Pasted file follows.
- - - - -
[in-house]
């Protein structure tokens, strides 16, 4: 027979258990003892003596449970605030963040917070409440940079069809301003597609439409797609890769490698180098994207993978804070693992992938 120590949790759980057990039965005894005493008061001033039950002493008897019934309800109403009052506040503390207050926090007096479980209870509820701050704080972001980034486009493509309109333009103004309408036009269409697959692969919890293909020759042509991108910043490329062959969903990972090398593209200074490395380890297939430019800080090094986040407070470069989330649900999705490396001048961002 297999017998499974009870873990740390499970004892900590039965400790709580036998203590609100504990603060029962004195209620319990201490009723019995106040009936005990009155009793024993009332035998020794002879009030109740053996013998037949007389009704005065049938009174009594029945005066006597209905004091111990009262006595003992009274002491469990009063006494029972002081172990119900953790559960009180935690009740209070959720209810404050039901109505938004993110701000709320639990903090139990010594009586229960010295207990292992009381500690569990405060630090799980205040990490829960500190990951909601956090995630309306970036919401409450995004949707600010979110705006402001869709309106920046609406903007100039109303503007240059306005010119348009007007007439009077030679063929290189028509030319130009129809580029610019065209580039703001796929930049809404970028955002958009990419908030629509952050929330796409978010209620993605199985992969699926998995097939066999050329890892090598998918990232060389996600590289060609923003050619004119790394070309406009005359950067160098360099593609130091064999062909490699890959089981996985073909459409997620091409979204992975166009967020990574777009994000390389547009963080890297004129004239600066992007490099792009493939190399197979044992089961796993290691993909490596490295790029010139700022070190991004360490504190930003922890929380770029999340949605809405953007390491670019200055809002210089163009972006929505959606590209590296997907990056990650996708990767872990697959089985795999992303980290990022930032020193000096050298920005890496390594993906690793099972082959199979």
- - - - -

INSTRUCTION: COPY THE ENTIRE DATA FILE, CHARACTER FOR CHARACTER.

[in-house]
């Protein structure tokens, strides 16, 4: 027979258990003892003596449970605030963040917070409440940079069809301003597609439409797609890769490698180098994207993978804070693992992938 120590949790759980057990039965005894005493008061001033039950002493008897019934309800109403009052506040503390207050926090007096479980209870509820701050704080972001980034486009493509309109333009103004309408036009269409697959692969919890293909020759042509991108910043490329062959969903990972090398593209200074490395380890297939430019800080090094986040407070470069989330649900999705490396001048961002 297999017998499974009870873990740390499970004892900590039965400790709580036998203590609100504990603060029962004195209620319990201490009723019995106040009936005990009155009793024993009332035998020794002879009030109740053996013998037949007389009704005065049938009174009594029945005066006597209905004091111990009262006595003992009274002491469990009063006494029972002081172990119900953790559960009180935690009740209070959720209810404050039901109505938004993110701000709320639990903090139990010594009586229960010295207990292992009381500690569990405060630090799980205040990490829960500190990951909601956090995630309306970036919401409450995004949707600010979110705006402001869709309106920046609406903007100039109303503007240059306005010119348009007007007439009077030679063929290189028509030319130009129809580029610019065209580039703001796929930049809404970028955002958009990419908030629509952050929330796409978010209620993605199985992969699926998995097939066999050329890892090598998918990232060389996600590289060609923003050619004119790394070309406009005359950067160098360099593609130091064999062909490699890959089981996985073909459409997620091409979204992975166009967020990574777009994000390389547009963080890297004129004239600066992007490099792009493939190399197979044992089961796993290691993909490596490295790029010139700022070190991004360490504190930003922890929380770029999340949605809405953007390491670019200055809002210089163009972006929505959606590209590296997907990056990650996708990767872990697959089985795999992303980290990022930032020193000096050298920005890496390594993906690793099972082959199979």